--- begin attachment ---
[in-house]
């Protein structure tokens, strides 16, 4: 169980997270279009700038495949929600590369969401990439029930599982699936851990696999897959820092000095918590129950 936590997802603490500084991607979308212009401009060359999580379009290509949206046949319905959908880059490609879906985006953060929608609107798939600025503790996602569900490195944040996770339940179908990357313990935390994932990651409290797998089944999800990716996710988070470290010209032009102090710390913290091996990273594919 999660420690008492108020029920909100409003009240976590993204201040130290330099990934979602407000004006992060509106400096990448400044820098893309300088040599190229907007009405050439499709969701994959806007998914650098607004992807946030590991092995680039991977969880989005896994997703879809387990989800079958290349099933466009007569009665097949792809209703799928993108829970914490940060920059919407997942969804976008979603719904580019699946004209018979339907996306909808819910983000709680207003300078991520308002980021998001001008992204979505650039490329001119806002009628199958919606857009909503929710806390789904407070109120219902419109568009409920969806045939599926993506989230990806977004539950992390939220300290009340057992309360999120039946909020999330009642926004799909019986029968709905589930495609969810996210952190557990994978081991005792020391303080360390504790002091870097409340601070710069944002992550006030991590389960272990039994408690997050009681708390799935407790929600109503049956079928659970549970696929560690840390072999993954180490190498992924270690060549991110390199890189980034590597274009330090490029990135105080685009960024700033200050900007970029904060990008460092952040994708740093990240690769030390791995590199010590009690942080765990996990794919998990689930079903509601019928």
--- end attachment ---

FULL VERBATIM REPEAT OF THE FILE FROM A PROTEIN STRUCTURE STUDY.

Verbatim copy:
[in-house]
């Protein structure tokens, strides 16, 4: 169980997270279009700038495949929600590369969401990439029930599982699936851990696999897959820092000095918590129950 936590997802603490500084991607979308212009401009060359999580379009290509949206046949319905959908880059490609879906985006953060929608609107798939600025503790996602569900490195944040996770339940179908990357313990935390994932990651409290797998089944999800990716996710988070470290010209032009102090710390913290091996990273594919 999660420690008492108020029920909100409003009240976590993204201040130290330099990934979602407000004006992060509106400096990448400044820098893309300088040599190229907007009405050439499709969701994959806007998914650098607004992807946030590991092995680039991977969880989005896994997703879809387990989800079958290349099933466009007569009665097949792809209703799928993108829970914490940060920059919407997942969804976008979603719904580019699946004209018979339907996306909808819910983000709680207003300078991520308002980021998001001008992204979505650039490329001119806002009628199958919606857009909503929710806390789904407070109120219902419109568009409920969806045939599926993506989230990806977004539950992390939220300290009340057992309360999120039946909020999330009642926004799909019986029968709905589930495609969810996210952190557990994978081991005792020391303080360390504790002091870097409340601070710069944002992550006030991590389960272990039994408690997050009681708390799935407790929600109503049956079928659970549970696929560690840390072999993954180490190498992924270690060549991110390199890189980034590597274009330090490029990135105080685009960024700033200050900007970029904060990008460092952040994708740093990240690769030390791995590199010590009690942080765990996990794919998990689930079903509601019928």